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Free Vin Check, Get Vehicle History Report, Free Car History, Used Car History, Auto History, Free Vehicle History, VIN Number Check, Car History, Lemon, Check - Car History Year 1965


Car History Year 1965
Date: Monday, September 27 @ 00:35:06 UTC
Topic: Cars


Speed was on people's minds in 1965, particularly towards the end of the year. On November 12, Bob Summers pushed the world land speed record for wheel-driven vehicles to 409.277mph at Bonneville, making his Goldenrod car the fastest on earth. Later, on the 15th, Craig Breedlove and his jet-powered "Spirit of America" took the world record for non-wheel-driven cars to 600.601 mph - an absolutely phenomenal achievement.

Meanwhile, safety campaigner Ralph Nader was also looking at speed, when he published his book "Unsafe at any Speed," which condemned, among others, Chevrolet's Corvair. But following in the hoofbeats of Ford's new Mustang, many manufacturers were scrambling to produce sporty models of their own to cash-in on the market for speed among car buyers of all ages. Since few were able to introduce completely new sporty cars like the Mustang, most updated more mundane-looking intermediates from their existing ranges. At Plymouth, 1965 saw the demise of the Sport Fury as the company's leading sporty model. The car had grown in size and had more luxurious appointments than before, something that did not really fit into the sporty image. To replace it, the company introduced the Belvedere Satellite, which came with a V8 engine as standard, albeit a small one, and had lots of performance options depending on how much muscle the buyer wanted to flex - and, of course, on his pocketbook.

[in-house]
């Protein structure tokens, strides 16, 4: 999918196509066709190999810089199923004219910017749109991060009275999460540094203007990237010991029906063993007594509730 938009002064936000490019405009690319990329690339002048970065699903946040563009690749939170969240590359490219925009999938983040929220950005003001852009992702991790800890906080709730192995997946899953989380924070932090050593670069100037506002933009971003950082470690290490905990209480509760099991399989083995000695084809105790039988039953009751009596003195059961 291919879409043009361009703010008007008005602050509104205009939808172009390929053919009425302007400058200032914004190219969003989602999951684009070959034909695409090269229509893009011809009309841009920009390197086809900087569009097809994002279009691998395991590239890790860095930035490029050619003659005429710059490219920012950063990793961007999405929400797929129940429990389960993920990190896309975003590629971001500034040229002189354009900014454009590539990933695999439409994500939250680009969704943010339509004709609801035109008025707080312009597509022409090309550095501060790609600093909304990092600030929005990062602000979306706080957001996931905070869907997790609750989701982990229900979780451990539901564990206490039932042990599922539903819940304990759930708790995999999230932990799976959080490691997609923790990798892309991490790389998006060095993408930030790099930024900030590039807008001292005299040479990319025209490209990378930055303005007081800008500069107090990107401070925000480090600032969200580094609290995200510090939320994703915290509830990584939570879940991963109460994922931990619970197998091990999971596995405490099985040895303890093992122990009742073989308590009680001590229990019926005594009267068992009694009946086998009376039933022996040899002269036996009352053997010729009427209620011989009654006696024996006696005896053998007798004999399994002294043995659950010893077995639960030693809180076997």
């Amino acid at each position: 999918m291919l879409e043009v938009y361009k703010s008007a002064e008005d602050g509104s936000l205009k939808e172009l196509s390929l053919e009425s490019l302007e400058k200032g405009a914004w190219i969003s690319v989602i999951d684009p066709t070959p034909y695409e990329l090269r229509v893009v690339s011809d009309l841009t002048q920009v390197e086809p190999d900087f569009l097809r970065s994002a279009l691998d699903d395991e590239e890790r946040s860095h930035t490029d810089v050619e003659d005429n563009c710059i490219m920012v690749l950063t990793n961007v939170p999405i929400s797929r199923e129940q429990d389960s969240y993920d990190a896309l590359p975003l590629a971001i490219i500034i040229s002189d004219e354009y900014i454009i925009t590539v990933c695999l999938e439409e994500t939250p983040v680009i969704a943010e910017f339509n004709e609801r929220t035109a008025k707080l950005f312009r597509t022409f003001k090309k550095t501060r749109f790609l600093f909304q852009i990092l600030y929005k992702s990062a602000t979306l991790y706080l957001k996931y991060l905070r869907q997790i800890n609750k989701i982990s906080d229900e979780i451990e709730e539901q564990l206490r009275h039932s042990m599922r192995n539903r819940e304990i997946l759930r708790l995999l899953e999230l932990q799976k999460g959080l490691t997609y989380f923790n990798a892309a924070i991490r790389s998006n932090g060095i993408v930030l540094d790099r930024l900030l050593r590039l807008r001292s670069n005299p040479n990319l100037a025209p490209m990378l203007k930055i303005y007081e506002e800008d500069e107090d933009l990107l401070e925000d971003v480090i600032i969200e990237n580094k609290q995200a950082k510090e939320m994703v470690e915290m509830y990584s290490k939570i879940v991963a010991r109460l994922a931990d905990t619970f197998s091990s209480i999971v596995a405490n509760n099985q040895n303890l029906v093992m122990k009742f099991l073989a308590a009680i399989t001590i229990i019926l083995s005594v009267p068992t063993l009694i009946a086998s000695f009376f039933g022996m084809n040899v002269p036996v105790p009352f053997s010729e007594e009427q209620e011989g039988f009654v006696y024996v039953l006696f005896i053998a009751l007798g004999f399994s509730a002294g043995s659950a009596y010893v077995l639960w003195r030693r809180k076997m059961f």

Before 1965, the Belvedere name was used on Plymouth's middle-priced, full-size cars, and it was more an indication of the level of trim and equipment than a model in its own right. In '65, however, the Belvedere series comprised a trio of intermediate-size automobiles, based on a 116 inch wheelbase. The three cars varied in their standard level of equipment and trim, being known as Belvedere I, Belvedere II and Belvedere Satellite, the last being the top of the range aimed at buyers who wanted a bit more performance than the norm. Belvedere I and II models could be supplied with 225 cu.in. ohv, six cylinder engines or 273 cu.in. 180 horsepower V8s as standard, backed by a three-speed manual transmission with the option of a Torqueflite automatic. Body styles available comprised 2- and 4- door sedans, 4-door station wagons, a 2-door hardtop coupe and a 2-door convertible. The Belvedere Satellite, however, only came with the V8 as standard, and in hardtop and convertible form. From the outset, it was given a sporty image, with front bucket seats, a center console and full wheel covers that incorporated center spinners. The hardtop also received all-vinyl trim. Emphasizing the performance look of the car, the rear fenders featured a row of louvers, while bright rocker panel moldings were also fitted. The big news for the Satellite, however, was the range of engine options listed. These began with the 230 horsepower Commando 318 cu.in. V8 equipped with a two-barrel carburetor, followed by a similarly-equipped 361 cu.in. Commando engine that developed 265 horsepower, and a 383 with a four-barrel carburetor that was good for 330 horsepower. If that wasn't enough, the buyer could specify the 426-S wedge-head V8, which displaced 426 cu.in. and had a four-barrel, and developed 365 horsepower. The amount these engines added to the cost of the car ranged from $31 to $545, depending on the engine. For those with deep pockets and an urge to burn rubber, however, there was the 425 horsepower, 426 cu.in. Hemi engine with dual four-barrel carburetors, and a price of either $1,150 or $1,800. This included the cost of a four-speed manual transmission. There were two prices because the engines were retrofitted at the factory, and the higher figure applied to cars that had originally been equipped with automatic transmission. The same arrangement applied to the wedge-head engines, with two prices being quoted. Given that the base price of a Satellite 2-door hardtop was $2,612, the Hemi represented a substantial investment and, in truth, these engines were really intended for competition use. Although the four-speed came as standard with the 426 engines, it could also be specified with the 361 and 383 engines, while a positive-traction rear axle was also available for an extra $39. Other performance options included a choice of rear axle ratios (3.23 or 2.93:1) and a tachometer. Not many Satellites had the monster 426 wedge-head or Hemi engines. Most buyers opted for the more tractable 383 V8, which had power and torque aplenty and was much more user-friendly on the street. But the big engines, particularly the Hemis, were in keeping with Chrysler's interest in NASCAR and drag racing. In the former, the Hemi would be fitted to full-sized Dodges and Plymouths run on tracks of over a mile in length, while on shorter tracks, Dodge Coronets and Plymouth Belvederes would use it. In drag racing, too, the Hemi-engined Belvedere was legendary, being campaigned by the likes of Ronnie Sox and Buddy Martin and the "Drag-On-Lady" Shirley Shahan, who used it to set a National S/SA record of 127.30mph with an elapsed time of 11.21 seconds. Such was the company's interest, that they produced an altered-wheelbase drag package for Dodge and Plymouth automobiles so that they could compete in the NHRA Factory Experimental class. The actual body styling of the Belvedere models had been carried over from the previous year, when it had been common to all intermediate Plymouths. For 1965, it was changed by replacing the previous dual head lights with single lights, while the grille was given a cruciform trim with mesh background. The sporting image of the Satellite that resulted from the company's NASCAR and drag racing activities, plus the undoubted performance of the car, helped boost sales and just over 25,000 of the 1965 models were built, most of them hardtops (only 1,860 convertibles left the factory). The car continued with this image for some time, and in 1966 was restyled with a swoopier roofline and more slab-sided contours. The big news for that year, however, would be a more refined 426 Hemi engine that was intended for street use. The Street Hemi had cast-iron cylinder heads rather than aluminum (although these were available as an option), while the inlet manifold was aluminum rather than magnesium. A wilder cam was available, and although compression was down to 10.25:1 from 12,5:1, output was still 425 horsepower. With this came a Sure-Grip axle, whether a four-speed or Torqueflite automatic was fitted. The Street Hemi turned out to be a real winner, offering tractability as well as high performance. Car and Driver said that the car offered the "best combination of brute performance and tractable street manners" that they had ever come across. In their test of the car, they recorded a 0-60mph time of 5.3 seconds, with a 13.8 second quarter mile time and terminal speed of 104mph. Stopping such a projectile needed substantial brakes, of course, and while front discs were not an option, 11 inch police-specification drums were. Although it never looked particularly like a muscle car, Plymouth's Belvedere Satellite was definitely a force to be reckoned with. It would go on in this vein, eventually spawning the famed GTX and Road Runner. Specification PLYMOUTH BELVEDERE SATELLITE Engine V8 - cast iron block Displacement 318 cu. ins Bore and stroke 3.91 x 3.31 ins. Horsepower 230 Body styles Hardtop coupe; Convertible coupe No. of seats 5 Weight (lbs) 3,220 Ibs Price $2,649 - $2,869 Produced 25,000     Specification RAMBLER MARTIN Engine Cast iron - 6 Cylinders in line Displacement 232 cu. ins Bore and stroke 3.75x3.25 ins. Horsepower 145 Body styles Hardtop coupe No. of seats 4-5 Weight (lbs) 3,234 Ibs Price $3,100 Produced 10,327     Specification FORD MUSTANG V8 OPTION Engine V8 - cast iron block Displacement 289 cu. ins Bore and stroke 4.00x2.87 ins. Horsepower <270 Body styles Hardtop coupe; Fastback coupe; Convertible coupe No. of seats 4 Weight (lbs) 2,583 Ibs-2,789 Ibs Price <$3,000 Produced -